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Quantum Computing

Quantum computing refers to the harnessing and control of quantum mechanical phenomena to perform certain specialised computations, typically used as black-box subroutines within larger traditional programs. Access to these quantum subroutines makes it possible to design algorithms that quickly solve problems which would otherwise be unsolvable on traditional architectures.

Quantum computing has seen a sharp acceleration over the past few years, both in terms of technological advances and in terms of early access to the public. Several companies now offer and maintain programmatic APIs that allow scientists and industry innovators to program the quantum hardware they are developing, to encourage evaluation, early adoption, and creation of know-how in their target industry segments.

This module introduces the fundamentals of quantum computing through Python APIs offered by major players in the industry. Students will learn how quantum computers work, how they are programmed and how they can be used to solve problems of practical interest in the coming years. This module is hands-on and fully interactive, with all material presented in the form of Jupyter notebooks. We will cover the theoretical basics, we will perform simulations, and we will run experiments on live quantum computers.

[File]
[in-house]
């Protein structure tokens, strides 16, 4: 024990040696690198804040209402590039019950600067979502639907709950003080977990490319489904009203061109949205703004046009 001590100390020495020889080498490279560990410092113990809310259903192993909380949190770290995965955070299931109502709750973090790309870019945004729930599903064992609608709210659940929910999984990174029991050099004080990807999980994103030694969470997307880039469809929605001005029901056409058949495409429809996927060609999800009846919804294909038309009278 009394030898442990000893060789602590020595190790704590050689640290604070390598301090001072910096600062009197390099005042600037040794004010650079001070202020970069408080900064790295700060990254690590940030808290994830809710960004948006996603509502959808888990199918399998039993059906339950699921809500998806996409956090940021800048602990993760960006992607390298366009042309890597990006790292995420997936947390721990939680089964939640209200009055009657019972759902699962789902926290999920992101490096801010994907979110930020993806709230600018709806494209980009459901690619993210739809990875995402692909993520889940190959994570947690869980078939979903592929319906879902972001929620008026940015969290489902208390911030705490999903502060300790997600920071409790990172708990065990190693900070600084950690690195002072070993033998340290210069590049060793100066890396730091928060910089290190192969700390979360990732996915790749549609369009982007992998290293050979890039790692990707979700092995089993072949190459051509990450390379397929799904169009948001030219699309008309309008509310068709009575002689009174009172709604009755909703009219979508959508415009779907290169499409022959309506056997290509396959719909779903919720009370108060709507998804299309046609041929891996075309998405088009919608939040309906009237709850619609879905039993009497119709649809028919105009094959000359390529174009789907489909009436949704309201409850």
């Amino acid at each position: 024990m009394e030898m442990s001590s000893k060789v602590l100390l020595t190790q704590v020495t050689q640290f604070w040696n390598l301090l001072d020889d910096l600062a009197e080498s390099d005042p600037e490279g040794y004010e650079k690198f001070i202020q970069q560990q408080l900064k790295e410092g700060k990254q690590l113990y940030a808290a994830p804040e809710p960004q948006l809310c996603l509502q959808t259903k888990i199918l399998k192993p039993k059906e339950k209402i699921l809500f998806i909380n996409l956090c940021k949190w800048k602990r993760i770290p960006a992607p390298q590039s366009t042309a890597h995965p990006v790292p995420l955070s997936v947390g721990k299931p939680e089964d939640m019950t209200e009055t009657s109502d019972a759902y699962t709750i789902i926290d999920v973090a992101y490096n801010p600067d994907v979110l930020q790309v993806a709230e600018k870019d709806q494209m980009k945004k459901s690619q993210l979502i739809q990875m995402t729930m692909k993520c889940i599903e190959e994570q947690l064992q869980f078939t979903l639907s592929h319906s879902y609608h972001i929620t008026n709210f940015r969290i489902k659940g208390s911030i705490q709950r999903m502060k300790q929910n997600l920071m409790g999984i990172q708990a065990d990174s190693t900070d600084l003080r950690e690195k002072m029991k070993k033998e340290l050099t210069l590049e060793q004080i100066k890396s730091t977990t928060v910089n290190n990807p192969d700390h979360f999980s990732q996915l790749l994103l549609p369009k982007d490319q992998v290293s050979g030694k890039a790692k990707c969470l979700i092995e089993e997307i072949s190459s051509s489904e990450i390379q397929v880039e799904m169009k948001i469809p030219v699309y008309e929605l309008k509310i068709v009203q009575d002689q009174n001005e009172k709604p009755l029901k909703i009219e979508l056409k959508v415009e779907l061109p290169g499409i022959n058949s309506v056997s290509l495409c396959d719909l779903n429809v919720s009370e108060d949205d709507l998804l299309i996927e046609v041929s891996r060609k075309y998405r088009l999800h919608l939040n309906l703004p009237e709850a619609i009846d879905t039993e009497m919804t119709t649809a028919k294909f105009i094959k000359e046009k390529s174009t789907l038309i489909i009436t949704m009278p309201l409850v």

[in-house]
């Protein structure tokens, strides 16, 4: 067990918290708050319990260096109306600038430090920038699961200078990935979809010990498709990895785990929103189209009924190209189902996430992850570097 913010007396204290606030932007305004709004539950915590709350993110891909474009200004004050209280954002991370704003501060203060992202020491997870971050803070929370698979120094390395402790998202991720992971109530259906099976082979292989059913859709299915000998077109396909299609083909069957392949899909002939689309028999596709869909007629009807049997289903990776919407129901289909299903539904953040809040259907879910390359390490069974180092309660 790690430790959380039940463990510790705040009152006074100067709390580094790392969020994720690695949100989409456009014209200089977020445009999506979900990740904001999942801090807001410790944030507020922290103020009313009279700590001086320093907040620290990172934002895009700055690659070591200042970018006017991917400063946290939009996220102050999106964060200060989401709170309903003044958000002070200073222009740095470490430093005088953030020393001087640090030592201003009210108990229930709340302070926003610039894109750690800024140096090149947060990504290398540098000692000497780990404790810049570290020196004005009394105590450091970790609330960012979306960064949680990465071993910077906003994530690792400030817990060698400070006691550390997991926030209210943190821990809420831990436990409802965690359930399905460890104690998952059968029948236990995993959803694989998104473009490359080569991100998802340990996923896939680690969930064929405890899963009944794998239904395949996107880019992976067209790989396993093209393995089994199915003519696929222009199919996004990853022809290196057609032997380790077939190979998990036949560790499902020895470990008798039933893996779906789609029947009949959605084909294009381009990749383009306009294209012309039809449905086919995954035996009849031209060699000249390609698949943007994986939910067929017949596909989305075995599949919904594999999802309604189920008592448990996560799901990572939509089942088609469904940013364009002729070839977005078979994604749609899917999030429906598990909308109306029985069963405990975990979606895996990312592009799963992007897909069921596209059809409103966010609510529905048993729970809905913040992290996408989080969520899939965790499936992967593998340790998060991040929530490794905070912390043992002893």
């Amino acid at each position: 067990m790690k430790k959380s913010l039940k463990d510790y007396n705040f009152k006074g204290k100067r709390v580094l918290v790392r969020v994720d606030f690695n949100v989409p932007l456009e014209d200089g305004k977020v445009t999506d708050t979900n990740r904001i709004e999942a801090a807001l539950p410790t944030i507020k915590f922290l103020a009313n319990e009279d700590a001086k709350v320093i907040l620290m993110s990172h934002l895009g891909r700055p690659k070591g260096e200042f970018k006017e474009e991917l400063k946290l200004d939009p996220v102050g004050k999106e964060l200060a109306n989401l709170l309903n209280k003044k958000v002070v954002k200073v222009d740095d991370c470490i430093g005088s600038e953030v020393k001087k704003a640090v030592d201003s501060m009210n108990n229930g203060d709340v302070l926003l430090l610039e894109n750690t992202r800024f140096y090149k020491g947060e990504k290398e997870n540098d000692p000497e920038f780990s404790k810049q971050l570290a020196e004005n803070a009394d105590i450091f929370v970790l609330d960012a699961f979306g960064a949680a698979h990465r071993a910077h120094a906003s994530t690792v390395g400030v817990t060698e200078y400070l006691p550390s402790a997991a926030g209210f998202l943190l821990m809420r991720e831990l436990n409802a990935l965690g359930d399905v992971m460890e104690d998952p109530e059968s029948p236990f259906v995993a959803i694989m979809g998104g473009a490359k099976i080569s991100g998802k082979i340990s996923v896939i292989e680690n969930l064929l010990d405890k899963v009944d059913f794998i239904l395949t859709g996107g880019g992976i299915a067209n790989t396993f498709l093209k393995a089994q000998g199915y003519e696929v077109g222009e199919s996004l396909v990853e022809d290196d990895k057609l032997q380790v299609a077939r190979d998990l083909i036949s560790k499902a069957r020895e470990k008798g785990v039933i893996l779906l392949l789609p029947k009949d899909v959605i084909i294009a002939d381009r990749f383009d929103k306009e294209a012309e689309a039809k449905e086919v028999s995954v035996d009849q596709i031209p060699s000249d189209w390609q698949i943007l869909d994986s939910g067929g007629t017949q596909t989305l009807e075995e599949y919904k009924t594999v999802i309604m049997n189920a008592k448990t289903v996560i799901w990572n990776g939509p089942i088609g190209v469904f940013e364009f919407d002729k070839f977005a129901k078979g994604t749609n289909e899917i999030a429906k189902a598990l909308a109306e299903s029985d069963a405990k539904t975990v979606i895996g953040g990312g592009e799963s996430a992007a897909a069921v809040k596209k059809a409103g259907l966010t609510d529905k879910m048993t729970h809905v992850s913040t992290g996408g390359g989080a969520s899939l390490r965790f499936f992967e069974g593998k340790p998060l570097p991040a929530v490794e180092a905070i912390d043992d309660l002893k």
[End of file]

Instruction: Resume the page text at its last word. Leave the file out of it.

This course normally runs three times a year.

Course dates

11th July 2022Oxford University Department of Computer Science- Held in the Department05 places remaining.
14th November 2022Oxford University Department of Computer Science09 places remaining.
6th March 2023Oxford University Department of Computer Science08 places remaining.
10th July 2023Oxford University Department of Computer Science11 places remaining.


At the end of the course, students will:

  • understand the fundamentals of quantum computing

  • know how to create and execute quantum programs using the IBM Qiskit API

  • know about established applications of quantum computing


State of quantum computing
Hardware providers, software providers, intro to applications.
Single-qubit gates
Diagrams as code, single-qubit rotations, single-qubit states, change of basis, common gates (X, Y, Z, S, T, H, K, etc), Clifford rotations.
Many-qubit gates
Copy/addition and entanglement, CNOT gate, SWAP gate, spiders, diagrammatic rules, controlled X/Y/Z gates, transposes, phase gadgets, controlled X/Y/Z rotations, CCX gate, Boolean circuits.
Adjoints and unitaries, probabilities as diagrams, fidelity, normalisation, , X/Y/Z-basis measurements, entanglement as correlation, uncertainty, partial measurements, marginal and conditional states, tomography.
Variational quantum algorithms
Variational quantum circuits, ansatz design, parameter optimisation, parameter encoding, Hamiltonians, the Variational Quantum Eigensolver, problem Hamiltonians, Pauli gadgets, quantum dynamics, quantum annealing, Trotterisation, the Quantum Approximate Optimisation Algorithm.


Some familiarity with the Python programming language (ideally version 3.7+) is required for the practical programming components, which use Jupyter notebooks. Advanced physics or mathematics background is not required.